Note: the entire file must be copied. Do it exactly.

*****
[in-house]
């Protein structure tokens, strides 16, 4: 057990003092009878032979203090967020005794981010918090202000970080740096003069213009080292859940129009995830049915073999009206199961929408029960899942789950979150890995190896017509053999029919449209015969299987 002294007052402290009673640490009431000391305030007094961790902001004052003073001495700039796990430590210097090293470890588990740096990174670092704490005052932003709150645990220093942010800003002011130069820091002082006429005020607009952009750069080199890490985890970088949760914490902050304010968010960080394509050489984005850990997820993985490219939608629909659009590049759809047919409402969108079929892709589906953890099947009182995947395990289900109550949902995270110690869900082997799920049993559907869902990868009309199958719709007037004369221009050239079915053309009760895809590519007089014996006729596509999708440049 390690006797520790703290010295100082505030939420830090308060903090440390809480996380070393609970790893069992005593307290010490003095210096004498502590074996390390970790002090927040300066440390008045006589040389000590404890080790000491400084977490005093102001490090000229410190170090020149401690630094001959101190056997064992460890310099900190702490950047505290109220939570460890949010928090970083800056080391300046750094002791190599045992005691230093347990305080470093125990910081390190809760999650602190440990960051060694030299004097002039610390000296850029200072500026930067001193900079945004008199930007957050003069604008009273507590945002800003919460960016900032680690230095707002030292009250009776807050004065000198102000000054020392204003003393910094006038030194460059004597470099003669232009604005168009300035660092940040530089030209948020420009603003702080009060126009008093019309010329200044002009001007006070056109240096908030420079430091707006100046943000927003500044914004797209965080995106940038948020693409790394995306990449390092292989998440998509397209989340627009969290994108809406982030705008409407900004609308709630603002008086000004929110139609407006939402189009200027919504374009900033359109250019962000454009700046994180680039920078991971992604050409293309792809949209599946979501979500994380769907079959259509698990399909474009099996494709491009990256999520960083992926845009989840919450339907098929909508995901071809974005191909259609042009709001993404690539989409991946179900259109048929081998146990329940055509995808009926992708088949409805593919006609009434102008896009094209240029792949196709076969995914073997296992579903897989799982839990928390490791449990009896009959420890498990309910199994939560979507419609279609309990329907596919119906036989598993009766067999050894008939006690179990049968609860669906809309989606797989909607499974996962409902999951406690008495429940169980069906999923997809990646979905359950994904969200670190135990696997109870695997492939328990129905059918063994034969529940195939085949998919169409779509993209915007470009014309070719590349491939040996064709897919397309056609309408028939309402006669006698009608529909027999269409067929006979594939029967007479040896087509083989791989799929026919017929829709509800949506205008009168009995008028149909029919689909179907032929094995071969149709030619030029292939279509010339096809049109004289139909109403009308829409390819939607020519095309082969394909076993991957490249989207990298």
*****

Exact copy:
[in-house]
């Protein structure tokens, strides 16, 4: 057990003092009878032979203090967020005794981010918090202000970080740096003069213009080292859940129009995830049915073999009206199961929408029960899942789950979150890995190896017509053999029919449209015969299987 002294007052402290009673640490009431000391305030007094961790902001004052003073001495700039796990430590210097090293470890588990740096990174670092704490005052932003709150645990220093942010800003002011130069820091002082006429005020607009952009750069080199890490985890970088949760914490902050304010968010960080394509050489984005850990997820993985490219939608629909659009590049759809047919409402969108079929892709589906953890099947009182995947395990289900109550949902995270110690869900082997799920049993559907869902990868009309199958719709007037004369221009050239079915053309009760895809590519007089014996006729596509999708440049 390690006797520790703290010295100082505030939420830090308060903090440390809480996380070393609970790893069992005593307290010490003095210096004498502590074996390390970790002090927040300066440390008045006589040389000590404890080790000491400084977490005093102001490090000229410190170090020149401690630094001959101190056997064992460890310099900190702490950047505290109220939570460890949010928090970083800056080391300046750094002791190599045992005691230093347990305080470093125990910081390190809760999650602190440990960051060694030299004097002039610390000296850029200072500026930067001193900079945004008199930007957050003069604008009273507590945002800003919460960016900032680690230095707002030292009250009776807050004065000198102000000054020392204003003393910094006038030194460059004597470099003669232009604005168009300035660092940040530089030209948020420009603003702080009060126009008093019309010329200044002009001007006070056109240096908030420079430091707006100046943000927003500044914004797209965080995106940038948020693409790394995306990449390092292989998440998509397209989340627009969290994108809406982030705008409407900004609308709630603002008086000004929110139609407006939402189009200027919504374009900033359109250019962000454009700046994180680039920078991971992604050409293309792809949209599946979501979500994380769907079959259509698990399909474009099996494709491009990256999520960083992926845009989840919450339907098929909508995901071809974005191909259609042009709001993404690539989409991946179900259109048929081998146990329940055509995808009926992708088949409805593919006609009434102008896009094209240029792949196709076969995914073997296992579903897989799982839990928390490791449990009896009959420890498990309910199994939560979507419609279609309990329907596919119906036989598993009766067999050894008939006690179990049968609860669906809309989606797989909607499974996962409902999951406690008495429940169980069906999923997809990646979905359950994904969200670190135990696997109870695997492939328990129905059918063994034969529940195939085949998919169409779509993209915007470009014309070719590349491939040996064709897919397309056609309408028939309402006669006698009608529909027999269409067929006979594939029967007479040896087509083989791989799929026919017929829709509800949506205008009168009995008028149909029919689909179907032929094995071969149709030619030029292939279509010339096809049109004289139909109403009308829409390819939607020519095309082969394909076993991957490249989207990298």